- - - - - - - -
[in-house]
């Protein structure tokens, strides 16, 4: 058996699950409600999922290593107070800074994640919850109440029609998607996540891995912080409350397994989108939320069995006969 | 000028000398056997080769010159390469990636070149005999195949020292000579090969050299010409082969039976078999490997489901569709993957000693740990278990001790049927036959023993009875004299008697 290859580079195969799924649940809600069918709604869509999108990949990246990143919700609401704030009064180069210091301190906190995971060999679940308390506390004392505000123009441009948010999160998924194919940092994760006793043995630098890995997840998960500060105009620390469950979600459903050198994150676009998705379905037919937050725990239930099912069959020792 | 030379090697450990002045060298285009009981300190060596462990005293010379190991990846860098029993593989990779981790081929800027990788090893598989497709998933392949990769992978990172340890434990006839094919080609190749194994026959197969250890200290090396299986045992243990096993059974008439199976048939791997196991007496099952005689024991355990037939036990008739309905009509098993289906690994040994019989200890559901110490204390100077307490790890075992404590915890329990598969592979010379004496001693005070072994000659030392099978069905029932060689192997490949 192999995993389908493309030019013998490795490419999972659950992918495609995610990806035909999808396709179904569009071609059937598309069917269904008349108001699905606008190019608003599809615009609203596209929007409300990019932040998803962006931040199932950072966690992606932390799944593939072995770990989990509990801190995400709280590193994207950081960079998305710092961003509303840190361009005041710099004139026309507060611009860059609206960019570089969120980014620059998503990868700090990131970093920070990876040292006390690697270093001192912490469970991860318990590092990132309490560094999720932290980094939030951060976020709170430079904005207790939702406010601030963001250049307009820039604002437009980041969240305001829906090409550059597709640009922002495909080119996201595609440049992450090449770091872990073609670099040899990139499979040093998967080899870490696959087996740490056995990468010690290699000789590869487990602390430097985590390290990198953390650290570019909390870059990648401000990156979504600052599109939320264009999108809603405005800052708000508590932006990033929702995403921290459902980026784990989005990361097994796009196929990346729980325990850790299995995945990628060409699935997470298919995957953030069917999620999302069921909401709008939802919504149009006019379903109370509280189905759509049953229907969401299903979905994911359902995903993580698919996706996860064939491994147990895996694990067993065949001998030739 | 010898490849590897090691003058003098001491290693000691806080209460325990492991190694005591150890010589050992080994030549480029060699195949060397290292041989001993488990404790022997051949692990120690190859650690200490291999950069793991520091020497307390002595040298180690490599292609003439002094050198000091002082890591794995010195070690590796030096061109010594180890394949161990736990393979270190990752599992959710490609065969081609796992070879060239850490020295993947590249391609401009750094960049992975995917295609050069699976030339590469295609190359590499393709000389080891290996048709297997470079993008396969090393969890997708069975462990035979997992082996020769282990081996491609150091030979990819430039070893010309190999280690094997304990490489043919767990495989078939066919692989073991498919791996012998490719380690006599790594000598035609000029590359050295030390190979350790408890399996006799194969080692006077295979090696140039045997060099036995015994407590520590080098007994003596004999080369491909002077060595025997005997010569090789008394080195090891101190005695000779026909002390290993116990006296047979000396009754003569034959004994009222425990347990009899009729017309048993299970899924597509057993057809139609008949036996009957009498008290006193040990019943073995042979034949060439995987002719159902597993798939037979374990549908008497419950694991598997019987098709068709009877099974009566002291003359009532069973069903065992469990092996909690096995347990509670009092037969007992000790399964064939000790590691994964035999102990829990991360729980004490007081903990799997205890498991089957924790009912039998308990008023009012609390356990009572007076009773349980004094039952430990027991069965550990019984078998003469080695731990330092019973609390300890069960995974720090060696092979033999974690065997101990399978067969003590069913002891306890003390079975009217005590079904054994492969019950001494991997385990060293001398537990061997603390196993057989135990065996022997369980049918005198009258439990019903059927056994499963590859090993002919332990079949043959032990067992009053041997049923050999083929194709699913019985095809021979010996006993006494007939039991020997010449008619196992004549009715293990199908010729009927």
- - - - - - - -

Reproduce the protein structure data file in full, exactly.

[in-house]
């Protein structure tokens, strides 16, 4: 058996699950409600999922290593107070800074994640919850109440029609998607996540891995912080409350397994989108939320069995006969 | 000028000398056997080769010159390469990636070149005999195949020292000579090969050299010409082969039976078999490997489901569709993957000693740990278990001790049927036959023993009875004299008697 290859580079195969799924649940809600069918709604869509999108990949990246990143919700609401704030009064180069210091301190906190995971060999679940308390506390004392505000123009441009948010999160998924194919940092994760006793043995630098890995997840998960500060105009620390469950979600459903050198994150676009998705379905037919937050725990239930099912069959020792 | 030379090697450990002045060298285009009981300190060596462990005293010379190991990846860098029993593989990779981790081929800027990788090893598989497709998933392949990769992978990172340890434990006839094919080609190749194994026959197969250890200290090396299986045992243990096993059974008439199976048939791997196991007496099952005689024991355990037939036990008739309905009509098993289906690994040994019989200890559901110490204390100077307490790890075992404590915890329990598969592979010379004496001693005070072994000659030392099978069905029932060689192997490949 192999995993389908493309030019013998490795490419999972659950992918495609995610990806035909999808396709179904569009071609059937598309069917269904008349108001699905606008190019608003599809615009609203596209929007409300990019932040998803962006931040199932950072966690992606932390799944593939072995770990989990509990801190995400709280590193994207950081960079998305710092961003509303840190361009005041710099004139026309507060611009860059609206960019570089969120980014620059998503990868700090990131970093920070990876040292006390690697270093001192912490469970991860318990590092990132309490560094999720932290980094939030951060976020709170430079904005207790939702406010601030963001250049307009820039604002437009980041969240305001829906090409550059597709640009922002495909080119996201595609440049992450090449770091872990073609670099040899990139499979040093998967080899870490696959087996740490056995990468010690290699000789590869487990602390430097985590390290990198953390650290570019909390870059990648401000990156979504600052599109939320264009999108809603405005800052708000508590932006990033929702995403921290459902980026784990989005990361097994796009196929990346729980325990850790299995995945990628060409699935997470298919995957953030069917999620999302069921909401709008939802919504149009006019379903109370509280189905759509049953229907969401299903979905994911359902995903993580698919996706996860064939491994147990895996694990067993065949001998030739 | 010898490849590897090691003058003098001491290693000691806080209460325990492991190694005591150890010589050992080994030549480029060699195949060397290292041989001993488990404790022997051949692990120690190859650690200490291999950069793991520091020497307390002595040298180690490599292609003439002094050198000091002082890591794995010195070690590796030096061109010594180890394949161990736990393979270190990752599992959710490609065969081609796992070879060239850490020295993947590249391609401009750094960049992975995917295609050069699976030339590469295609190359590499393709000389080891290996048709297997470079993008396969090393969890997708069975462990035979997992082996020769282990081996491609150091030979990819430039070893010309190999280690094997304990490489043919767990495989078939066919692989073991498919791996012998490719380690006599790594000598035609000029590359050295030390190979350790408890399996006799194969080692006077295979090696140039045997060099036995015994407590520590080098007994003596004999080369491909002077060595025997005997010569090789008394080195090891101190005695000779026909002390290993116990006296047979000396009754003569034959004994009222425990347990009899009729017309048993299970899924597509057993057809139609008949036996009957009498008290006193040990019943073995042979034949060439995987002719159902597993798939037979374990549908008497419950694991598997019987098709068709009877099974009566002291003359009532069973069903065992469990092996909690096995347990509670009092037969007992000790399964064939000790590691994964035999102990829990991360729980004490007081903990799997205890498991089957924790009912039998308990008023009012609390356990009572007076009773349980004094039952430990027991069965550990019984078998003469080695731990330092019973609390300890069960995974720090060696092979033999974690065997101990399978067969003590069913002891306890003390079975009217005590079904054994492969019950001494991997385990060293001398537990061997603390196993057989135990065996022997369980049918005198009258439990019903059927056994499963590859090993002919332990079949043959032990067992009053041997049923050999083929194709699913019985095809021979010996006993006494007939039991020997010449008619196992004549009715293990199908010729009927």